geosphere


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geosphere

[′jē·ō‚sfir]
(geology)
The solid mass of earth, as distinct from the atmosphere and hydrosphere.
The lithosphere, hydrosphere, and atmosphere combined.
References in periodicals archive ?
Despite his scientific testimony to Congress stating "what is going on in the Arctic now is the biggest and fastest thing that Nature has ever done" and the "incontrovertible" data that the Earth's climate draws lively response from the geosphere, brutal weather events are still not widely seen as being connected to human influence.
GeoSphere Capital Management signed a 7-year lease for 7,244 s/f at 733 Third Avenue.
The architectural installations--CO-OP, 2006, an empty wooden house frame inspired by Paul Thek's collaborations with the Artist's Co-op in the late '60s, and geosphere fragment, 2006, a moonlike metal sliver of a Buckminster Fuller geodesic dome, suspended by three small cranes--are clearly incomplete.
The environmental effects brought about by human influence on the geosphere, also the accompanying risks and the possible solutions are nowadays being studied within a new, evolving science--environmental geotechnics--that combines in itself geology, hydrogeology, engineering geology, geotechnics and other adjacent disciplines.
Fossil fuels are not renewable in our lifetimes, and their use affects the geosphere in significant ways, many of them negative.
The natural barriers would include the backfill of concrete and crushed rock, the pluton (optimally at least 50 metres thick) the remaining geosphere, and the biosphere.
climate changes in the western North Atlantic Ocean may hold the answers to how oceanic circulation and biology impact the carbon cycle, the intricate web of interactions between the biosphere, atmosphere, oceans and geosphere -- all of them linked by the element that is the basis of all life on Earth.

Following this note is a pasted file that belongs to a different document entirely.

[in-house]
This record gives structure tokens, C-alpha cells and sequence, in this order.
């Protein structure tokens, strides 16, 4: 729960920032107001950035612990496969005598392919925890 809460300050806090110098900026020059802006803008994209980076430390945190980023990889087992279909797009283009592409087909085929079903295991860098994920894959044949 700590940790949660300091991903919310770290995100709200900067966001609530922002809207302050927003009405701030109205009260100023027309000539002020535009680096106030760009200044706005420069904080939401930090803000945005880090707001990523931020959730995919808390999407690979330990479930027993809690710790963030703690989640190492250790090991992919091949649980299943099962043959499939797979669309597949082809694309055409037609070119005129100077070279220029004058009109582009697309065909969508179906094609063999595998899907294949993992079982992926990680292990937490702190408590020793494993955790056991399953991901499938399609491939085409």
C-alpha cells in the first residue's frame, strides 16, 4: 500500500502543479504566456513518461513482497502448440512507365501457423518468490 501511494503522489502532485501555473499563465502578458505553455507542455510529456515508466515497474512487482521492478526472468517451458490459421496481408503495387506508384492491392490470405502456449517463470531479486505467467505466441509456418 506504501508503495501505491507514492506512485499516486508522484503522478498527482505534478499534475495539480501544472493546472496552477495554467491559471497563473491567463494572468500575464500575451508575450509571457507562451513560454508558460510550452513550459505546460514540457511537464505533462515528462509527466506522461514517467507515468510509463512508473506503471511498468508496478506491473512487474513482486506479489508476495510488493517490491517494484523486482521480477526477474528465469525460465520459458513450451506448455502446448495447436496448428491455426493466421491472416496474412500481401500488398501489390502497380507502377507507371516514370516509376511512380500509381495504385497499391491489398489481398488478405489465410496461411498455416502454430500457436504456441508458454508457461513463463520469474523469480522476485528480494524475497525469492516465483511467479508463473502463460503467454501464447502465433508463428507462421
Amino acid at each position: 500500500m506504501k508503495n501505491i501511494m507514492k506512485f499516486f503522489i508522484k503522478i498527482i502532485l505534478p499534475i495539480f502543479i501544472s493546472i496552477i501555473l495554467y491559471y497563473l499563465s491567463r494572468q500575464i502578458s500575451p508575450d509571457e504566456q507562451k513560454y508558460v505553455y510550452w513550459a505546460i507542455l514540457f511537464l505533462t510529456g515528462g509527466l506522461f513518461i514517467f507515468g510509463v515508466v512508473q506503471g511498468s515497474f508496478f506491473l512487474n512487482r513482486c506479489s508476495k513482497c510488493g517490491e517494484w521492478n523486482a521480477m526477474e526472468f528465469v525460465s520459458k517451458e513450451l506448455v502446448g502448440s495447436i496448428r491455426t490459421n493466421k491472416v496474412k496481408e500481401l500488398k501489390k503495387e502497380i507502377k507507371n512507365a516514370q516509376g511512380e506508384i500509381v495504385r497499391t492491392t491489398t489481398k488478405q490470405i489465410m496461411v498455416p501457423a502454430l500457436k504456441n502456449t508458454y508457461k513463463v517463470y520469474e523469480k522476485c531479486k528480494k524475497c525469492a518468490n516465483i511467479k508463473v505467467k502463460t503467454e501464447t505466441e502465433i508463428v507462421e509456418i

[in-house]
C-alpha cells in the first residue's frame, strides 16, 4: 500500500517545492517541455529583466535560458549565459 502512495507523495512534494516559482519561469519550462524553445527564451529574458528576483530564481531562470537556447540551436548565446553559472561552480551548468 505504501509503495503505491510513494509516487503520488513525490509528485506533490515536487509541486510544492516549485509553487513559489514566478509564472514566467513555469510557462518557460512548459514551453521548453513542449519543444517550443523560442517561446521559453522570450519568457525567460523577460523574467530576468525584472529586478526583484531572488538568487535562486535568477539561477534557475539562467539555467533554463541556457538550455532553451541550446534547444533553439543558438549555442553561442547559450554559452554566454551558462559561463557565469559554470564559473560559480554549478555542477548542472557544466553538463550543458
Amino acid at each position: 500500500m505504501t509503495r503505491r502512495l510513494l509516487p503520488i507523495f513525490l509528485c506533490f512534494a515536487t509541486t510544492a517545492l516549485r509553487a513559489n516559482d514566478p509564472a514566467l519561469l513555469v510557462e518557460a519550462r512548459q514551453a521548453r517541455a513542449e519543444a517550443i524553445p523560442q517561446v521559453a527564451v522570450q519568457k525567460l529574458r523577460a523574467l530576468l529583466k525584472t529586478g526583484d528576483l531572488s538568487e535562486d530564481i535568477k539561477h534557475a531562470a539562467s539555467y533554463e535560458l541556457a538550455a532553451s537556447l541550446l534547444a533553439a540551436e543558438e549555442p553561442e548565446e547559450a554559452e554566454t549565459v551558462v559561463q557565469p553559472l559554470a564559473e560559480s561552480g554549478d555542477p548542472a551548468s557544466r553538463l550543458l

One might define the environment as the sum total of the components and constituents of the atmosphere, biosphere, geosphere, hydrosphere, and lithosphere.
The text discusses aquatic chemistry, atmospheric chemistry, the geosphere and hazardous wastes, toxicological chemistry, and resources and energy.
It did at least propel humankind into the finality of the local, as the 'sober sense' of the global geosphere now in formation.
Canyon landscapes and glaciated terrains as viewed from Space reveal modification of the geosphere by the hydrosphere.
The next 14 chapters detail the fundamentals of (a) water chemistry, with discussions of the important interactions of water with air and soil, the role of living organisms, sources of pollution, and humankind's attempts to deal with the consequences of these; (b) atmospheric chemistry, with discussions on sources of pollution, global warming, acid rain, ozone layer destruction, and smog; and (c) the geosphere, with discussions on soil chemistry and related problems, both those that occur naturally and those related to human activities.

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